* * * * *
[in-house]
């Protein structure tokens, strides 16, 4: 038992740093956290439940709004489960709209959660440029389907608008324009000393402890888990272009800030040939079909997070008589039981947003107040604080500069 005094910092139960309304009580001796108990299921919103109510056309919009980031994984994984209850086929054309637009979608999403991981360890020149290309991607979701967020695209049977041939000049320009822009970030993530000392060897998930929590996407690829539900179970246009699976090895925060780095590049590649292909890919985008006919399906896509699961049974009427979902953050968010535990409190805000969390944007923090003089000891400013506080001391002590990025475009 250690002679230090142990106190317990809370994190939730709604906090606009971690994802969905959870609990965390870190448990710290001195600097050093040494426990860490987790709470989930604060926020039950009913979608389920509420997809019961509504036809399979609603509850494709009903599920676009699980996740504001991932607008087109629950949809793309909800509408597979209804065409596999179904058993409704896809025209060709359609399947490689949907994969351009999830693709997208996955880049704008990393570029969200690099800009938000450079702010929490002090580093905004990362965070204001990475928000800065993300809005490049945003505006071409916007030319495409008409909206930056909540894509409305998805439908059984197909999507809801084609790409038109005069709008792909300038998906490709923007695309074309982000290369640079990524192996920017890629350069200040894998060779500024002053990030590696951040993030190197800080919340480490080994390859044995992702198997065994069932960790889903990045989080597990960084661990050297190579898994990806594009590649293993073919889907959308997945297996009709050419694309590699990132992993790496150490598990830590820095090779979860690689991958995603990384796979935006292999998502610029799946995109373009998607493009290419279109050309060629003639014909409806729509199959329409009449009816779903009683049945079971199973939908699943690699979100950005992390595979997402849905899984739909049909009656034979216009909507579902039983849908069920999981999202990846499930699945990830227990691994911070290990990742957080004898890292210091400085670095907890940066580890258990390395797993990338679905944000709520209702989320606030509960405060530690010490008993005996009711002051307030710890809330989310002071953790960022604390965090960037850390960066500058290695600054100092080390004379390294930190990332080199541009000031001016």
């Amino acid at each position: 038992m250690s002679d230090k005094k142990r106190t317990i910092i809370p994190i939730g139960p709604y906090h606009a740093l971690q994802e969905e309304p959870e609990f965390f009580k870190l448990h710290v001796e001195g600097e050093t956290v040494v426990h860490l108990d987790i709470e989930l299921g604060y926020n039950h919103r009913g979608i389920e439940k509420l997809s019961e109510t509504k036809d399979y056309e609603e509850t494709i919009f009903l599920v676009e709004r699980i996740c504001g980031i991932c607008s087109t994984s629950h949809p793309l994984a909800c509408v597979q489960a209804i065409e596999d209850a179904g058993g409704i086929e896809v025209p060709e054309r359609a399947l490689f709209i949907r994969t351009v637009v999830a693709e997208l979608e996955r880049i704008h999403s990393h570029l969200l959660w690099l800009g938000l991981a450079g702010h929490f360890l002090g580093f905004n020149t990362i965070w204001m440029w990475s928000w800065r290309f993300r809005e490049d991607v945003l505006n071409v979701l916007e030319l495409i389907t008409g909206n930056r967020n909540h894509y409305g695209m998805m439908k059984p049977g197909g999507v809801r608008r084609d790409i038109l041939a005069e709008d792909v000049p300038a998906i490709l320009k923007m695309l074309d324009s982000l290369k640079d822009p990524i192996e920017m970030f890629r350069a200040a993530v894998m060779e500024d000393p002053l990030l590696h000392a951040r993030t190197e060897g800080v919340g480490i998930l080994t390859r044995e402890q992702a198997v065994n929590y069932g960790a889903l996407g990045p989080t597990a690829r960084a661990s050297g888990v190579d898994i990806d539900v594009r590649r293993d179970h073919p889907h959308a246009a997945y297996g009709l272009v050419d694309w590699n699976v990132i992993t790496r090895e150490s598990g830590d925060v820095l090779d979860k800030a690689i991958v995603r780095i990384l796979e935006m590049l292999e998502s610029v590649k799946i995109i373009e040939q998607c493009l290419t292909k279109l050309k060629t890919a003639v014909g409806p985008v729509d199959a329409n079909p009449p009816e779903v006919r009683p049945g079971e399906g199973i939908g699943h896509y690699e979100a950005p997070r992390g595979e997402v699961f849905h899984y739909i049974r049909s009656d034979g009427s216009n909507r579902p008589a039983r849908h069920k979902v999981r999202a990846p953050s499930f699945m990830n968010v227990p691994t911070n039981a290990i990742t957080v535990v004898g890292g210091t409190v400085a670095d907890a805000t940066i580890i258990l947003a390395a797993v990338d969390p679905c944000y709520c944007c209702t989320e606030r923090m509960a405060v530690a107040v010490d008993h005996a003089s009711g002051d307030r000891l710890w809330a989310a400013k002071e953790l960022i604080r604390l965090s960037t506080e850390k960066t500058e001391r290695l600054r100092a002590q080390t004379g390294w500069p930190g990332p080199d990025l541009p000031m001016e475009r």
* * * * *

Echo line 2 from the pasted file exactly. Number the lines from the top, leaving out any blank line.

């Protein structure tokens, strides 16, 4: 038992740093956290439940709004489960709209959660440029389907608008324009000393402890888990272009800030040939079909997070008589039981947003107040604080500069 005094910092139960309304009580001796108990299921919103109510056309919009980031994984994984209850086929054309637009979608999403991981360890020149290309991607979701967020695209049977041939000049320009822009970030993530000392060897998930929590996407690829539900179970246009699976090895925060780095590049590649292909890919985008006919399906896509699961049974009427979902953050968010535990409190805000969390944007923090003089000891400013506080001391002590990025475009 250690002679230090142990106190317990809370994190939730709604906090606009971690994802969905959870609990965390870190448990710290001195600097050093040494426990860490987790709470989930604060926020039950009913979608389920509420997809019961509504036809399979609603509850494709009903599920676009699980996740504001991932607008087109629950949809793309909800509408597979209804065409596999179904058993409704896809025209060709359609399947490689949907994969351009999830693709997208996955880049704008990393570029969200690099800009938000450079702010929490002090580093905004990362965070204001990475928000800065993300809005490049945003505006071409916007030319495409008409909206930056909540894509409305998805439908059984197909999507809801084609790409038109005069709008792909300038998906490709923007695309074309982000290369640079990524192996920017890629350069200040894998060779500024002053990030590696951040993030190197800080919340480490080994390859044995992702198997065994069932960790889903990045989080597990960084661990050297190579898994990806594009590649293993073919889907959308997945297996009709050419694309590699990132992993790496150490598990830590820095090779979860690689991958995603990384796979935006292999998502610029799946995109373009998607493009290419279109050309060629003639014909409806729509199959329409009449009816779903009683049945079971199973939908699943690699979100950005992390595979997402849905899984739909049909009656034979216009909507579902039983849908069920999981999202990846499930699945990830227990691994911070290990990742957080004898890292210091400085670095907890940066580890258990390395797993990338679905944000709520209702989320606030509960405060530690010490008993005996009711002051307030710890809330989310002071953790960022604390965090960037850390960066500058290695600054100092080390004379390294930190990332080199541009000031001016």